UT seeks business role model
By LINDA GIBSON
© St. Petersburg Times, published November 3, 2000
TAMPA -- The Center for Ethics at the University of Tampa's College of Business is seeking nominations for its seventh annual Ethics Award.
Nominating letters go out every year to about 400 people, resulting in about a dozen nominees.
The goal of the award is to recognize individuals in business whose personal and professional lives exemplify the values of responsibility, respect, trustworthiness, caring, fairness, justice and citizenship.
Past winners include former Gov. Bob Martinez and St. Petersburg Police Chief Goliath Davis.
William Rhey, executive director of the center and a professor of marketing in the College of Business, hopes that by calling public attention to these role models, the link between business success and ethics will be reinforced.
It is an idea that was more prevalent for the World War II generation, he said. He remembers complimenting a past winner of that generation on the numerous donations of time and money the man had made to community organizations.
"That's what we're here for," the man responded.
Boomers, he said, are not as imbued with the idea of community service. They also must grapple with business issues that didn't exist during the previous generation: workplace diversity, discrimination, sexual harassment, e-mail privacy.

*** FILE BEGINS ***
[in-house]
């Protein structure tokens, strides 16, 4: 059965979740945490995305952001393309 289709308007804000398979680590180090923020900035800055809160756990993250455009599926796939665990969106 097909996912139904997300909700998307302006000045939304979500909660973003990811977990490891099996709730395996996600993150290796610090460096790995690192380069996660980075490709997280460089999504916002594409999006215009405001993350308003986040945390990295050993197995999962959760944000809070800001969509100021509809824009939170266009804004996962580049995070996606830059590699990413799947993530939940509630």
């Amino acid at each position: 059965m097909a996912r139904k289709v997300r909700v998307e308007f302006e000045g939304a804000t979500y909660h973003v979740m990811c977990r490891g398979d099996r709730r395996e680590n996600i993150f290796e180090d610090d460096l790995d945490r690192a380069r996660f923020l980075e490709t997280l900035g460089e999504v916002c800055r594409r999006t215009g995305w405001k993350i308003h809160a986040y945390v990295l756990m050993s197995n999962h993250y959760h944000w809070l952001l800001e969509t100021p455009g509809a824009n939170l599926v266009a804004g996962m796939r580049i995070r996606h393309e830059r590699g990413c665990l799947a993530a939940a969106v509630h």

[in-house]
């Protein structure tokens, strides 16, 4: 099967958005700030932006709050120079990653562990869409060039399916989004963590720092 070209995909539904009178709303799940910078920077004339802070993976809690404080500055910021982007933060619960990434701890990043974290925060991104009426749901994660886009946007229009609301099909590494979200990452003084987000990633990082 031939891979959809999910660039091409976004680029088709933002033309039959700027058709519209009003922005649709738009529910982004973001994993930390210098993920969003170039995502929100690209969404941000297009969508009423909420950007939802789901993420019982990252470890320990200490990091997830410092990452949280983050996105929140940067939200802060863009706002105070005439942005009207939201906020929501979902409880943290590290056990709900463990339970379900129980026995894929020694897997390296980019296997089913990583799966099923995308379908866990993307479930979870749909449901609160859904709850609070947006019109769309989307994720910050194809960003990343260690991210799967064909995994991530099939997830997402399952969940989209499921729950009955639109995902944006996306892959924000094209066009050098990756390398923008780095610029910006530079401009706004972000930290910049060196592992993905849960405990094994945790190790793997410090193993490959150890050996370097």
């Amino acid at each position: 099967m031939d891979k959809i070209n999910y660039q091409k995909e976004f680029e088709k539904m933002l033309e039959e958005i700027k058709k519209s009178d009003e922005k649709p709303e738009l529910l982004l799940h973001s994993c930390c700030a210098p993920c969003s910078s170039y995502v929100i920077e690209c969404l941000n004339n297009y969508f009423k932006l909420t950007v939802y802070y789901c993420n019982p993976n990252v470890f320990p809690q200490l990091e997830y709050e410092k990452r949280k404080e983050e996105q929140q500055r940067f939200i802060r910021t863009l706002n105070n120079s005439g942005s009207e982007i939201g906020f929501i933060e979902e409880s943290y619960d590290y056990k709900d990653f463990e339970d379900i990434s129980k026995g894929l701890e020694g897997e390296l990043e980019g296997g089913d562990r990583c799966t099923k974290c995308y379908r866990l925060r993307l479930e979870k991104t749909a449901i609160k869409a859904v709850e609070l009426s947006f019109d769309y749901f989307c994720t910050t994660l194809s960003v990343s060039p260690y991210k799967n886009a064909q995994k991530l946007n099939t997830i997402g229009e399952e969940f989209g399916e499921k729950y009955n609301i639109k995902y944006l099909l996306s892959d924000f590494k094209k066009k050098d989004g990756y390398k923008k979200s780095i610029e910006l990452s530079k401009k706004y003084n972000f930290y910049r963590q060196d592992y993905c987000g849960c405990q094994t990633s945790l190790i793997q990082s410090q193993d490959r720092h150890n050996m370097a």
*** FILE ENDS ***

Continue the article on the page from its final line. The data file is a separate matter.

The link between success and service is even more distant for the generation following the boomers.
"Gen Xers think those values are phony because they don't see them in action," said Rhey.
The ethics award is supposed to combat that. The center also helps develop curriculum for ethics courses that are required for undergraduates and graduate students in the business college.
Most large companies, particularly those among the Fortune 500, have codes of ethics and an executive of the company responsible for implementing them. Small and medium-size businesses, however, often see those as a drain on resources, said Wendy Plant, Rhey's assistant.
What they don't realize, she said, is that having an ethics code in place and a person to enforce it can go a long way toward mitigating damages or fines that arise from violations.
The Center can help there, also, by helping a company develop a code of ethics.
Nominees for the ethics award don't have to be upper-level executives. They do have to be in business, government, education or a non-profit organization, live and work in the Tampa Bay area, and have demonstrated integrity and an ethical character in the workplace and in everyday life.
To obtain a nomination form, call the Center for Ethics at (813) 258-7415. Nominations must be submitted by Nov. 15.
- Linda Gibson can be reached at (813) 226-3382 or email@example.com.
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